5 Habits to Adopt for Sustainable Grocery Shopping

5 Habits to Adopt for Sustainable Grocery Shopping

Plastic Free July is almost over, but the war on plastic most certainly is not!

With almost everything wrapped in plastic these days, grocery shopping can become tricky business when you are trying to be more sustainable.  In fact, it’s probably impossible to avoid plastic completely unless you are buying from Zero Waste stores.

But even if you cannot avoid it completely, there are still habits you can adopt to make your carbon footprint lighter when shopping.

Here are some changes you can make this month (if you haven’t already):

1.Avoid Processed and Packaged Foods

This can be hard, but a good place to start is to make sure that you buy your produce loose and then use your own boxes or bags to carry them in.  Places like Food Lover’s Market offer a very wide range of produce that you can buy loose.  In cases where you cannot avoid packaging (like condiments) you can opt for recyclable containers, like glass, where possible.

2.Buy in Bulk

Not only will this save you constant trips to the grocery store, you will also be reducing the amount of packaging you use as you are avoiding small, wrapped portions.  Another benefit is that it minimizes transport pollution as larger packages allow trucks to be packed more efficiently.  Having more control over the amount of product you use because you are not relying on pre-packed smaller portions, can also result in less food wastage.  If produce spoiling is a concern to you, here are 30 excellent tips to make your produce last longer.

3.Avoid Plastic Bags

There are so many alternatives to plastic bags that I am not even sure why we use them anymore.  Re-usable fabric bags, cardboard boxes or even paper bags are all great alternatives.  Keep one in your car for small trips here and there and when doing your big monthly shopping, make sure to take as many as you think you will need.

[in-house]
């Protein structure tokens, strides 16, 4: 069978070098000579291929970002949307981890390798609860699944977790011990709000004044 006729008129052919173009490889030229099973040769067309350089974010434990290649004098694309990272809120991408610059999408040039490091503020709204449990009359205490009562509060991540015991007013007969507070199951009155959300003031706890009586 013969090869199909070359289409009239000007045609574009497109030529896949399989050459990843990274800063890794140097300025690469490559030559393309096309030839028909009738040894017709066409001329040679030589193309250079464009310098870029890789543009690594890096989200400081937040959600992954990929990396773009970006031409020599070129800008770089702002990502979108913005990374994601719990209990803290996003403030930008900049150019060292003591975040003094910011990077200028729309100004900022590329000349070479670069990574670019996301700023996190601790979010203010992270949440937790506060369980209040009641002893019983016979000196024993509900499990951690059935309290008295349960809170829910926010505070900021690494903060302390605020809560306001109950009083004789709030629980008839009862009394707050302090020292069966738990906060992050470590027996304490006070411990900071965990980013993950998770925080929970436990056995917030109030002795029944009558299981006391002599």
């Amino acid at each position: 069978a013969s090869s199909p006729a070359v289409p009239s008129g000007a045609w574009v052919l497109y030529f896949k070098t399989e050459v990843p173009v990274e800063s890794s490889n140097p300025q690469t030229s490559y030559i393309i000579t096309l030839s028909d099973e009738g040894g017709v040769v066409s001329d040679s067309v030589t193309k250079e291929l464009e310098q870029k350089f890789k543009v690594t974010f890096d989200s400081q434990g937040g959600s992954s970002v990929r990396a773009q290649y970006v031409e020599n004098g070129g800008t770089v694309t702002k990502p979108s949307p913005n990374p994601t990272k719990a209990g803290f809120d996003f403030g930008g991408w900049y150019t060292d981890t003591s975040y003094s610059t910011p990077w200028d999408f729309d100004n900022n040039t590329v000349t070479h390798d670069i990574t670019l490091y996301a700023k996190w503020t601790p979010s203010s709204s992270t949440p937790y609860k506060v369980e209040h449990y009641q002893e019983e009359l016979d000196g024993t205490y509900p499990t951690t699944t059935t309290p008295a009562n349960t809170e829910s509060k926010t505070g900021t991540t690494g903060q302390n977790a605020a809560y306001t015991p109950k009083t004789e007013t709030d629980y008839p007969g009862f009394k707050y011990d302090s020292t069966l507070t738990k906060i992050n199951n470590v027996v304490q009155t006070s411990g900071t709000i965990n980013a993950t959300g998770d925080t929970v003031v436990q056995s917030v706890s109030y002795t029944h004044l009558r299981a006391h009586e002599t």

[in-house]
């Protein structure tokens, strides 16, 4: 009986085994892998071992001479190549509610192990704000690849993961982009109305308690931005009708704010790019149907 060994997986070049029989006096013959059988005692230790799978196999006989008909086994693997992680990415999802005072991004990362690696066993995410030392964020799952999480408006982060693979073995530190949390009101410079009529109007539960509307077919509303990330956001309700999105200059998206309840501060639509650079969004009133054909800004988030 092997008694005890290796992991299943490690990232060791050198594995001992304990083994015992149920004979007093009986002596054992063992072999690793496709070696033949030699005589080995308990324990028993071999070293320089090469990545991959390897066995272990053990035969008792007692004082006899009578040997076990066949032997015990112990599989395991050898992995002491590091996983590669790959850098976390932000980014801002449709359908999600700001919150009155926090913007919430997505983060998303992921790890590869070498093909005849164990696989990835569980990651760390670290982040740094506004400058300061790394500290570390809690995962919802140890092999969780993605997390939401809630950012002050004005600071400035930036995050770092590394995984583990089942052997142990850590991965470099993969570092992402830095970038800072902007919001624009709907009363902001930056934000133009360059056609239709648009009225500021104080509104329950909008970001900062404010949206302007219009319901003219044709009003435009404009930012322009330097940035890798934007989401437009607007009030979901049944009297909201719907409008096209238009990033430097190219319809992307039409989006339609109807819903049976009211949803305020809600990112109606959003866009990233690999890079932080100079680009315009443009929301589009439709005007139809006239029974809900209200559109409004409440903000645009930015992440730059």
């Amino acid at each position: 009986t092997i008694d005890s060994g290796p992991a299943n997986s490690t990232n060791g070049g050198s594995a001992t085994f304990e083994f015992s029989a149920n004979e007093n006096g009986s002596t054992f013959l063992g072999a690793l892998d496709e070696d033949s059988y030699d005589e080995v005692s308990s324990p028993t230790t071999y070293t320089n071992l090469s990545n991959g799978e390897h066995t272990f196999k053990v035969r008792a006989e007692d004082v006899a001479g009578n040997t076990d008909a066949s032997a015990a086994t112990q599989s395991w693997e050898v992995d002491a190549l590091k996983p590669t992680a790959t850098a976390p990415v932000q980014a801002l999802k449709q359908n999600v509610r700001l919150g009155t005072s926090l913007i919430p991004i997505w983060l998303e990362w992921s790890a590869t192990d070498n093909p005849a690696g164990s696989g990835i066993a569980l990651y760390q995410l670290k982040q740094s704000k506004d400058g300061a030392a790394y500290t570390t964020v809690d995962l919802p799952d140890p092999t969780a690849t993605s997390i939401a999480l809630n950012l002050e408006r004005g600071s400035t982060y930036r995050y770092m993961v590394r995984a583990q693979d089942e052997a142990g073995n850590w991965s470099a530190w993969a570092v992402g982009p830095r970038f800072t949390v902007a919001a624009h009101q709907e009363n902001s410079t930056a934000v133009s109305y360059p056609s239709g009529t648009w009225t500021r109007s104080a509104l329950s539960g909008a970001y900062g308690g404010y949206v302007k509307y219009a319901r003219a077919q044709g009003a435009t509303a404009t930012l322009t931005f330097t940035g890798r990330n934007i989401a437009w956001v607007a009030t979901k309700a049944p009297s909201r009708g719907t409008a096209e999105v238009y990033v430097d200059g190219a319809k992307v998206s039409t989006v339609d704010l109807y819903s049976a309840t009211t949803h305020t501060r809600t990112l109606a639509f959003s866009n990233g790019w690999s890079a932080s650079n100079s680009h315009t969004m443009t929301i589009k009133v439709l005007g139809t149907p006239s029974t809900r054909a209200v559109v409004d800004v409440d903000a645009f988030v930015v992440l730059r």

4.Shop Seasonal

Avoiding out of season produce can help reduce air pollution.  Getting the produce to your local grocery store means thousands of miles of air and ground transport that could have been avoided.  Local, seasonal produce is usually also cheaper (and tastes better!).  If you are not sure what’s in season and what’s not in SA, here’s a handy chart to help you.

5.Support Zero Waste Stores and Farmer’s Markets

Zero Waste stores are becoming a thing abroad, and SA is slowly catching on with places like the Zero Waste Store in Cape Town leading the way.  Supporting places like this, can have a positive impact on the environment and the community!

Do you have any advice for sustainable shopping?  Let us know in the comments below.

Have a happy Plastic Free August!

 

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